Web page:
Kim added that fruit flies provided an excellent primer for the research team to uncover their findings.

“Associative learning is a fundamental form of behavioral plasticity,” Kim said. “Drosophila provides a powerful system to uncover the mechanisms for learning and memory.”

Researchers from The University of Texas at El Paso have made strides in understanding how memories are formed through the brain mechanisms of fruit flies, findings that could enhance our understanding of brain disorders such as post-traumatic stress disorder and substance addiction. Their work was recently published in the highly renowned Journal of Neuroscience April 2020 edition. Displayed in this photo are researchers and brothers Paul Rafael Sabandal, Ph.D. graduate, John Martin Sabandal, BS graduate and Kyung-An Han, Ph.D. at the 2017 May UTEP Commencement Ceremony.

UTEP Researchers help blaze path for Biofriendly Materials to aid drug design delivery for Neurodegenerative Disorders

The contributions of researchers from The University of Texas at El Paso (UTEP) have yielded the first indication that carbon quantum dots, a class of nanoparticles, can be utilized to combat neurological disorders, according to a paper published in the journal Processes as part its special issue on protein biosynthesis and drug design and delivery.

The study, titled “Untangling the Potential of Carbon Quantum Dots in Neurodegenerative Disease,” was co-authored by Sreeprasad T. Sreenivasan, Ph.D., and Mahesh Narayan, Ph.D., assistant professor and professor, respectively, in UTEP’s Department of Chemistry and Biochemistry.

The pair contributed to work by Prakash Narayan, Ph.D., vice president of preclinical research for Angion Biomedica Corp. in Uniondale, New York; and Lindsey Jung, a student at Tenafly High School in New Jersey, who works under Prakash Narayan’s supervision.

The study focuses on carbon quantum dots (CQDs), biofriendly materials synthesized from waste materials such as wood, fruit peel, algae and even salmon.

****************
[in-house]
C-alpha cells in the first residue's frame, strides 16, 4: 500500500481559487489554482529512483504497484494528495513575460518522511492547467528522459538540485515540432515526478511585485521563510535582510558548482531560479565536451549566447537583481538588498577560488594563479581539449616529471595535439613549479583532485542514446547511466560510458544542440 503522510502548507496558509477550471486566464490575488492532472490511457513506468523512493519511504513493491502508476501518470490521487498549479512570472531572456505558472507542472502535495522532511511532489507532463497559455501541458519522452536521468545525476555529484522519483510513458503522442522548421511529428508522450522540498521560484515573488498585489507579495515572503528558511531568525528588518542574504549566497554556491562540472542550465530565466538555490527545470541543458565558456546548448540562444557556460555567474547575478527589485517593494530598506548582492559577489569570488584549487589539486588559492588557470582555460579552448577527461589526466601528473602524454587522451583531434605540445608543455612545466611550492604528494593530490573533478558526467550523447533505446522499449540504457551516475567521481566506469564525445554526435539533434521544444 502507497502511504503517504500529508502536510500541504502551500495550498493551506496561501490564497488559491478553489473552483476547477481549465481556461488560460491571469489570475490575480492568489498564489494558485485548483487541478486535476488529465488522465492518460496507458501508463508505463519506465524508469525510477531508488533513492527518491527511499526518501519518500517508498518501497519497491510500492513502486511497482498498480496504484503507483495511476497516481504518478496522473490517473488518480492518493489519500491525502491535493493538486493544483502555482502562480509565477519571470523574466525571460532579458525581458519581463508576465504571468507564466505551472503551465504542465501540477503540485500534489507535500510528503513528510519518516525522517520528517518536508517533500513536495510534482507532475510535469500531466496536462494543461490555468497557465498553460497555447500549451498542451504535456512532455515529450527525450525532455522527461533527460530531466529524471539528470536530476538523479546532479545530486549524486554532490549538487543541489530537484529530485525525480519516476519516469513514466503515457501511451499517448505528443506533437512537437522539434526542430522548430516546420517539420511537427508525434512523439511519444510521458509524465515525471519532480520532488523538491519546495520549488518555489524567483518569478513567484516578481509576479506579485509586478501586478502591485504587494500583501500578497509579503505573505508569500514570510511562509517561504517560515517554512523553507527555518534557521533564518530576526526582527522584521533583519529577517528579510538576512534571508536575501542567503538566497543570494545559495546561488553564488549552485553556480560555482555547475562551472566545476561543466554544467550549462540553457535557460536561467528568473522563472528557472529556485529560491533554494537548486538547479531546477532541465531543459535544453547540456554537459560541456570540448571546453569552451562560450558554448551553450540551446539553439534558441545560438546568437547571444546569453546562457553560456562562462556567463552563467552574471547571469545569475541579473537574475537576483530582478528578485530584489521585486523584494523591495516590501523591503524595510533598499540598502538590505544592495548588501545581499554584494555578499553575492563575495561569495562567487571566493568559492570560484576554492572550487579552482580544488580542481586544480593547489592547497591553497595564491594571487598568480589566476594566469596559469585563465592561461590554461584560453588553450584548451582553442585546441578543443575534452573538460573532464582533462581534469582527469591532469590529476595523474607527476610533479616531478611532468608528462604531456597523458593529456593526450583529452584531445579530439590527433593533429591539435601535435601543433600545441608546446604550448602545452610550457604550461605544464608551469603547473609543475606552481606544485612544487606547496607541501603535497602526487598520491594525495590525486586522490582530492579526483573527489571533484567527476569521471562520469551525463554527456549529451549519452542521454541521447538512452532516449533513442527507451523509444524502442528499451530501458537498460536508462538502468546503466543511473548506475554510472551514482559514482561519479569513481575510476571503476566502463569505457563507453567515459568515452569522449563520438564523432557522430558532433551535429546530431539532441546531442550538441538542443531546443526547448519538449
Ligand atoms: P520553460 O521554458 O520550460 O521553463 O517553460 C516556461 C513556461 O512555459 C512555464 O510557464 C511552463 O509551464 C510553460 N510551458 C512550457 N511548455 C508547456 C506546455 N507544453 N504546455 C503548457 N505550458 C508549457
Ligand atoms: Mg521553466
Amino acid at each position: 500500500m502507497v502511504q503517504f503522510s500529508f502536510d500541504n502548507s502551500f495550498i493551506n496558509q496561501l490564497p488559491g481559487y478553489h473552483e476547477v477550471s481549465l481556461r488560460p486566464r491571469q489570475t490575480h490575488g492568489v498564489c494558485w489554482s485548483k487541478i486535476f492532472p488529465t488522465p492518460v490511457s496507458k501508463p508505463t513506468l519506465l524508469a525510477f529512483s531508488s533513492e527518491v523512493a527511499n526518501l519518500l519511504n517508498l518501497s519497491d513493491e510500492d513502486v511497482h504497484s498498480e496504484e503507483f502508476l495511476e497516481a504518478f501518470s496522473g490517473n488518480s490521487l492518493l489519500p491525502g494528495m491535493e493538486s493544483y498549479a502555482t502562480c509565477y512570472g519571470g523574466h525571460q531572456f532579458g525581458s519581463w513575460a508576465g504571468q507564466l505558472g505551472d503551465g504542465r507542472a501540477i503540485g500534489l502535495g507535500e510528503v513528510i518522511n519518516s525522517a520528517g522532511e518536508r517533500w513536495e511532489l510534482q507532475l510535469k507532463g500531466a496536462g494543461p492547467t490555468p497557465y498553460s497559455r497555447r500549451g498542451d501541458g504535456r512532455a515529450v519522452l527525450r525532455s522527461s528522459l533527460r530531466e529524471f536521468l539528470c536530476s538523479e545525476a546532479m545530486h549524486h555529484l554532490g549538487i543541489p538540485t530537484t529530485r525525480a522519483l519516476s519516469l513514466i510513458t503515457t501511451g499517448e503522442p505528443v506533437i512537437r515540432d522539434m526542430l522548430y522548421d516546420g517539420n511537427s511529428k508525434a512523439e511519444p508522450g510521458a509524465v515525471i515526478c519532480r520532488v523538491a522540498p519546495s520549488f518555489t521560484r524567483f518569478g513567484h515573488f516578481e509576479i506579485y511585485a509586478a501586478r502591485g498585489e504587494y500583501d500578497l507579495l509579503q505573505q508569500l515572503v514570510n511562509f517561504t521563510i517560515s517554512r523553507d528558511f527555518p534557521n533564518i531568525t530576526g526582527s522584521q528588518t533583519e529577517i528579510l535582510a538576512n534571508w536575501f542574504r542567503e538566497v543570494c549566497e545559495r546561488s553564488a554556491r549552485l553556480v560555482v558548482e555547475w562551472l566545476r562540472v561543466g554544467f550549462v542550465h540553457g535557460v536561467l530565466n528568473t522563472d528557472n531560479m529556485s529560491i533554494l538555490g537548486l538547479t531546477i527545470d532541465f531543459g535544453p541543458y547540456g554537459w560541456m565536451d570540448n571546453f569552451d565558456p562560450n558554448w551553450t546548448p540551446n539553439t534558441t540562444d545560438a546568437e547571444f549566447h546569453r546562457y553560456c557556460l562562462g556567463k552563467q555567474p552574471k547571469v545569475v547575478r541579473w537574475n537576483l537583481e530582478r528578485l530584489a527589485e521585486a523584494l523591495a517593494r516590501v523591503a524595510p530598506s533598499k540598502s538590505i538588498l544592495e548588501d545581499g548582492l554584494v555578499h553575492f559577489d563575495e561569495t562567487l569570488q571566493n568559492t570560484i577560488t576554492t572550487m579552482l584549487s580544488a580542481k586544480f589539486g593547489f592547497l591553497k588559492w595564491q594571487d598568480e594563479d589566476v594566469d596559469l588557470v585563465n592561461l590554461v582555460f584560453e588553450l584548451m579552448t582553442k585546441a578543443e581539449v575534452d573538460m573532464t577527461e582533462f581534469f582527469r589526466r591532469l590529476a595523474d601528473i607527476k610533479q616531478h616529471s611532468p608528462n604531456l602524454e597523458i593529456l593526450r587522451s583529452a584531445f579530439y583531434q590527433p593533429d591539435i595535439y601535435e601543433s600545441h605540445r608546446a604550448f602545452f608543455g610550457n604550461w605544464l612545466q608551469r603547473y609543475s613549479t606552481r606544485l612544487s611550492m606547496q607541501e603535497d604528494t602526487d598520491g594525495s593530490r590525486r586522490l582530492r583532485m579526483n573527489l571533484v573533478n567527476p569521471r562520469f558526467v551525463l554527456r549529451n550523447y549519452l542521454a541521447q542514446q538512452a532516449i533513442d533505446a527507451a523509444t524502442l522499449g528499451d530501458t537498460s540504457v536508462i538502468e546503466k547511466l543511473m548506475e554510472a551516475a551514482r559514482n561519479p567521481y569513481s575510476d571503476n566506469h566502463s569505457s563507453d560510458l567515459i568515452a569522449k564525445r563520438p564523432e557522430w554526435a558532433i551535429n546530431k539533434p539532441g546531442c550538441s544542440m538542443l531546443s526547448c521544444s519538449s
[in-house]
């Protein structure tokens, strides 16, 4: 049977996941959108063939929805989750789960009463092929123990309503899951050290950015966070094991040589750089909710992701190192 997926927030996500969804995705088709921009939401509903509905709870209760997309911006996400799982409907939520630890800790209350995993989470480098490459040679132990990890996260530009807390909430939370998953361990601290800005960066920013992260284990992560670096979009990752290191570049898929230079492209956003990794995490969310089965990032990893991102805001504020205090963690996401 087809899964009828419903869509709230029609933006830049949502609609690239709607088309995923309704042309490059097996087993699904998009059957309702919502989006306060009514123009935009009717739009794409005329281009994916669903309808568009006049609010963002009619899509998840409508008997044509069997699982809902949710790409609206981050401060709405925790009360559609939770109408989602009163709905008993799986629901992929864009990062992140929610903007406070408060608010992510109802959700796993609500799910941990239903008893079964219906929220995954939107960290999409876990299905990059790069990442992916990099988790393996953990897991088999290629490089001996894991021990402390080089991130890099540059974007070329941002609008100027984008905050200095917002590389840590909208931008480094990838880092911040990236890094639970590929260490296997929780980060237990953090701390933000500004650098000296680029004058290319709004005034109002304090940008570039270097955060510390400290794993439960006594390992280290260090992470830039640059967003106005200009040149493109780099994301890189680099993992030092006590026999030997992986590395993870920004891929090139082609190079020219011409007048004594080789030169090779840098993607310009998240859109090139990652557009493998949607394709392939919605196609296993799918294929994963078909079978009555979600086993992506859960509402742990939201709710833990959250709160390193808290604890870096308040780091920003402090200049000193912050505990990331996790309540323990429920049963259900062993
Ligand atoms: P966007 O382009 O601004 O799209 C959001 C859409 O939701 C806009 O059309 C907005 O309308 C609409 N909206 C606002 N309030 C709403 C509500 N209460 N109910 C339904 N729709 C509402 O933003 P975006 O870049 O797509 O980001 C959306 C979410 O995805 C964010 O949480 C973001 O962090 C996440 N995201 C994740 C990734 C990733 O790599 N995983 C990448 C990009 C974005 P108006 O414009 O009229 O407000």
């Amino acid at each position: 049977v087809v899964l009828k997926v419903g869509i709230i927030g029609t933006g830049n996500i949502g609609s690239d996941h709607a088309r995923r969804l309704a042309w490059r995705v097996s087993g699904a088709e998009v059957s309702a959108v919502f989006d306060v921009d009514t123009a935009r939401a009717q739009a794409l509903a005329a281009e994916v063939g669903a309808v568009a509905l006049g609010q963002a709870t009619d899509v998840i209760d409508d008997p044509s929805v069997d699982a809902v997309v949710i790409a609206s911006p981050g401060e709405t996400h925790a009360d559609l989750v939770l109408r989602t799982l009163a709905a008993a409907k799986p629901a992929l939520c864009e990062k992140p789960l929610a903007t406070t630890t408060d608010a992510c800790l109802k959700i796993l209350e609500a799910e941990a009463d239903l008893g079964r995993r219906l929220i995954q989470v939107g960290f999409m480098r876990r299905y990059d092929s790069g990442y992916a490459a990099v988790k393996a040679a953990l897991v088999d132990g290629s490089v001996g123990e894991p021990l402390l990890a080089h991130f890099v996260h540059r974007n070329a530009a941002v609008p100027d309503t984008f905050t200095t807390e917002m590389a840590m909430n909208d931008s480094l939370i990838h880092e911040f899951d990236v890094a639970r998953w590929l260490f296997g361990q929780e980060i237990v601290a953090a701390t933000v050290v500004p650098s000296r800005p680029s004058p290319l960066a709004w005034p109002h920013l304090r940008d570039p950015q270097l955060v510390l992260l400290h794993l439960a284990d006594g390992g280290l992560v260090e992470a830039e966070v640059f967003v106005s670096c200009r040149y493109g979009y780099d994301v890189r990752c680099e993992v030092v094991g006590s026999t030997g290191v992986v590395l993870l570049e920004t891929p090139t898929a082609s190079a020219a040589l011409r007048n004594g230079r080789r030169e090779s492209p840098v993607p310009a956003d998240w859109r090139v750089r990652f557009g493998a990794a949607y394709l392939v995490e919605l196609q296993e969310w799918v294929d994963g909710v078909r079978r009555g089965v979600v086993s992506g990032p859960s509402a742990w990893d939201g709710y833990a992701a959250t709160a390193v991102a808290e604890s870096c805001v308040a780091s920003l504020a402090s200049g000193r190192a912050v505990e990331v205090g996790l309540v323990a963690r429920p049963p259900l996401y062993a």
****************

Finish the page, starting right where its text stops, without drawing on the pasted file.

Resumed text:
A road map laid out by the research team addresses, for the first time, key requirements for the transitioning of their use from environmental-sensing applications into the neurodegenerative domain; a crossing-over that requires their separation and total characterization, including aspects related to safety and their ability to target specific receptors in the brain.

“The carbonaceous quanta are finally making their way from physics into chemistry and now, biology,” Prakash Narayan said. “This work lays the foundation for harnessing the enormous potential of carbon quantum dots for therapeutic intervention in neuro disease.”

The CQDs are made by “pressure-cooking” waste biomaterials such as fruit peel, amino acids, algae and even fish. As an outcome of the procedure, they are synthesized as a mixture of carbon dots and non-carbon dots. Some of the compounds in the mixture can be toxic. This aspect would negate their use in biomedical applications.

To facilitate the crossing-over of CQDs into preclinical and eventually clinical use, the research team provides a path for their safe use while demonstrating their potential to both prevent and treat neurodegenerative disorders, Mahesh Narayan said.

The research was conducted at Angion Biomedica, and at UTEP’s Functional Quantum Materials Laboratory and the Laboratory for Neurodegenerative Research.

The transitioning of CQD applications from electrochemistry, catalysis and environmental sensing to biomedicine represents an important milestone in its 15-year history; a bellwether for its yet-unrealized potential in interventional biology, imaging, diagnostics, prophylaxis and therapy.